Taipei, Jan. 23 (CNA) Members of the American Chamber of Commerce in Taipei (AmCham Taipei) are significantly less confident than last year about Taiwan's economic outlook over the next 12 months, according to the results of an AmCham survey released Wednesday.
Only 45.8 percent of those surveyed said they were very or somewhat optimistic about the economic outlook for 2019, a 10 percentage-point drop from 2018, according to the annual AmCham Taipei survey.
Major factors causing concern for those companies include the ongoing U.S.-China trade dispute, U.S. President Donald Trump's "America First" trade policy and pressure from China on Taiwan.
AmCham Taipei Chairman Leo Seewald said those geopolitical aspects could lead to instability in the market.
Taking the U.S.-China trade dispute as an example, he said that since so many companies in Taiwan have great interest in both the United States and China, it could cause a negative impact on them.
"Any trade dispute between these two countries means instability and it means uncertainty, and that's why we've all felt that this issue leads to some instability and some lack of confidence in the short term," Seewald said.
The America First policy, meanwhile, limits possibilities for U.S. investment globally, including Taiwan, according to Seewald.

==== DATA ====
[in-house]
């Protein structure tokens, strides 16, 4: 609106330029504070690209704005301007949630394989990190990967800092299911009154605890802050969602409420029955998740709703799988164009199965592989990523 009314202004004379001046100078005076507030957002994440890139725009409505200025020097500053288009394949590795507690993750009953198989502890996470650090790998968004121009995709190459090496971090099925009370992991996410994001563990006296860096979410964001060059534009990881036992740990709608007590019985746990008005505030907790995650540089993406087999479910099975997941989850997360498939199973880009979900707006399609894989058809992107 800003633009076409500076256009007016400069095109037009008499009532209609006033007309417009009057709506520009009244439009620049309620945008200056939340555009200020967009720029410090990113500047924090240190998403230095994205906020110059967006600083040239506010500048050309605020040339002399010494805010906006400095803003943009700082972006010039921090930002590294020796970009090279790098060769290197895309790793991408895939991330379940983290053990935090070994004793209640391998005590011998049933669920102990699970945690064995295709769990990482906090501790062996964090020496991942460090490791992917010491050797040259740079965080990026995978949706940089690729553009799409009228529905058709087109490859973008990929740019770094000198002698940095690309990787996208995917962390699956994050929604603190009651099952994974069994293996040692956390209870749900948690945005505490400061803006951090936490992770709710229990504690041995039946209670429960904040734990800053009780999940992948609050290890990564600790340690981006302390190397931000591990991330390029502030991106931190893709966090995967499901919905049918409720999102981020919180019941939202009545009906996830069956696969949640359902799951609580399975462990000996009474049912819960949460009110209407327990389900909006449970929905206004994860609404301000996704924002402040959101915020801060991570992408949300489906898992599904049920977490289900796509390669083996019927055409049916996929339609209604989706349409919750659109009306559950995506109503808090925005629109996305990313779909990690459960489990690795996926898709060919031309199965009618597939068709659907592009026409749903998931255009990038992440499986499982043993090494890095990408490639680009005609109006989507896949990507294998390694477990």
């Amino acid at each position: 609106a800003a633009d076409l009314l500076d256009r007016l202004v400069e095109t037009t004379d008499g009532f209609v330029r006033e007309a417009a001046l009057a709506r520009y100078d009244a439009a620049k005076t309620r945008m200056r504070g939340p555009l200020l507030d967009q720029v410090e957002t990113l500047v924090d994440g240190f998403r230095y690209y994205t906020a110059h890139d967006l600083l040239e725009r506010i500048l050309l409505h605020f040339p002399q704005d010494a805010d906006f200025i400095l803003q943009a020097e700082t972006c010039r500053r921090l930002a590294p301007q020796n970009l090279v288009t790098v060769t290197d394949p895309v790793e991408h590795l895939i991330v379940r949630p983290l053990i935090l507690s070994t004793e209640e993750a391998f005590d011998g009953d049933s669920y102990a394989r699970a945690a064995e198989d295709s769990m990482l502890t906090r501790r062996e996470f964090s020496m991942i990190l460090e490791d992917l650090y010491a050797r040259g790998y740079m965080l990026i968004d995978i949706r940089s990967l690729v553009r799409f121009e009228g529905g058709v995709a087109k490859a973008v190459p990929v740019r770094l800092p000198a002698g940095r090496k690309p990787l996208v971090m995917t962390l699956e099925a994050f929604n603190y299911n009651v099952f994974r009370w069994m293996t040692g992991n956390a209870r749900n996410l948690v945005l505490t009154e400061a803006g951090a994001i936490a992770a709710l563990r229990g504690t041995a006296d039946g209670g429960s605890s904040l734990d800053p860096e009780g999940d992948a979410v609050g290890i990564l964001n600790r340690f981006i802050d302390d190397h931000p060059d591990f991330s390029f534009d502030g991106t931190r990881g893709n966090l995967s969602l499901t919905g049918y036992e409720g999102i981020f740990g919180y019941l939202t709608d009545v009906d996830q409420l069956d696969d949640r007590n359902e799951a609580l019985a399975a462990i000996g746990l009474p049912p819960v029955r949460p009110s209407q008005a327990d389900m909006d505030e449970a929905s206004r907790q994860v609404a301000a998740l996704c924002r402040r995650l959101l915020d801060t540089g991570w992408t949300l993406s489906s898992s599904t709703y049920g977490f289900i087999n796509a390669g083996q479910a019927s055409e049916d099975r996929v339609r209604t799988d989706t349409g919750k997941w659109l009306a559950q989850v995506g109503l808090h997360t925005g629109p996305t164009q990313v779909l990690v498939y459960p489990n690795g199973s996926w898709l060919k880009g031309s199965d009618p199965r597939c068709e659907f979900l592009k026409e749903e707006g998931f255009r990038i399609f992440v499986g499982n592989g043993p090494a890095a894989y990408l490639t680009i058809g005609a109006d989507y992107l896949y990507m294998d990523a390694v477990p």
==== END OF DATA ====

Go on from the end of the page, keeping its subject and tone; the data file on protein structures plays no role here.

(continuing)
According to the survey, 81 percent of the respondents said they are somewhat or very concerned about the U.S.-China trade dispute.
In addition, Seewald said AmCham members mentioned other key areas of concern, including cybersecurity threats, intellectual property rights infringements, labor and stable power supplies, regardless of Taiwan's decision for its future energy mix.
However, Seewald said that as Taiwan has strong economic fundamentals, these issues should not be too much of a concern in the long run.
Such confidence is reflected on members' viewpoints on the economic prospects in Taiwan over the next three years.
The survey shows that 53.63 percent of the respondents said they are very or somewhat confident of Taiwan's economic growth over the next three years, compared with 50.25 percent in a 2018 survey.
The survey was conducted between Nov. 12 and Dec. 21 last year. Of the 391 eligible respondents, 179 took the survey for a response rate of 45.7 percent.